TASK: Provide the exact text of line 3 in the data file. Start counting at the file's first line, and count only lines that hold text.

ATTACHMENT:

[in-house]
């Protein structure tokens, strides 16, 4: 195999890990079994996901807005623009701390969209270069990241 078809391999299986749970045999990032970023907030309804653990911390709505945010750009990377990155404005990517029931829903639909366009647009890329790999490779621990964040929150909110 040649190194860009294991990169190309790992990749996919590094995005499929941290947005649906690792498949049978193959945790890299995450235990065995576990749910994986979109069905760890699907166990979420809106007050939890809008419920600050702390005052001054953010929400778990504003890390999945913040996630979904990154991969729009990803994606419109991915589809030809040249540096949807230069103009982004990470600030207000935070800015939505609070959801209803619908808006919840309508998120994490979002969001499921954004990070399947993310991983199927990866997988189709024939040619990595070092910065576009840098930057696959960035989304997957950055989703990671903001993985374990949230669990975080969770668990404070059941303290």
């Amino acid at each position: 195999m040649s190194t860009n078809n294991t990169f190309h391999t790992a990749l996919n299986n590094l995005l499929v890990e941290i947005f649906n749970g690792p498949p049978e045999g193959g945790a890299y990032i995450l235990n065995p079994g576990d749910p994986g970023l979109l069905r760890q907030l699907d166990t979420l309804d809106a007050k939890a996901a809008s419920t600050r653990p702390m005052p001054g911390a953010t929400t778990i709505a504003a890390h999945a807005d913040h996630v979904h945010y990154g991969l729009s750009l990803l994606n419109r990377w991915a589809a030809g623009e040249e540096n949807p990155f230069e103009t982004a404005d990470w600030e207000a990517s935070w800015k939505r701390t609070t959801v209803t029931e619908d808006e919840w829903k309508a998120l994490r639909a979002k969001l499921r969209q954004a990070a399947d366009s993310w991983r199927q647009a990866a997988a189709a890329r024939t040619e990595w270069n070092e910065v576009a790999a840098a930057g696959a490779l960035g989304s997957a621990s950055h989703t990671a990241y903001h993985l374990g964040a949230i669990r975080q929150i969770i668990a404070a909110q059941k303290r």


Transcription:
């Amino acid at each position: 195999m040649s190194t860009n078809n294991t990169f190309h391999t790992a990749l996919n299986n590094l995005l499929v890990e941290i947005f649906n749970g690792p498949p049978e045999g193959g945790a890299y990032i995450l235990n065995p079994g576990d749910p994986g970023l979109l069905r760890q907030l699907d166990t979420l309804d809106a007050k939890a996901a809008s419920t600050r653990p702390m005052p001054g911390a953010t929400t778990i709505a504003a890390h999945a807005d913040h996630v979904h945010y990154g991969l729009s750009l990803l994606n419109r990377w991915a589809a030809g623009e040249e540096n949807p990155f230069e103009t982004a404005d990470w600030e207000a990517s935070w800015k939505r701390t609070t959801v209803t029931e619908d808006e919840w829903k309508a998120l994490r639909a979002k969001l499921r969209q954004a990070a399947d366009s993310w991983r199927q647009a990866a997988a189709a890329r024939t040619e990595w270069n070092e910065v576009a790999a840098a930057g696959a490779l960035g989304s997957a621990s950055h989703t990671a990241y903001h993985l374990g964040a949230i669990r975080q929150i969770i668990a404070a909110q059941k303290r």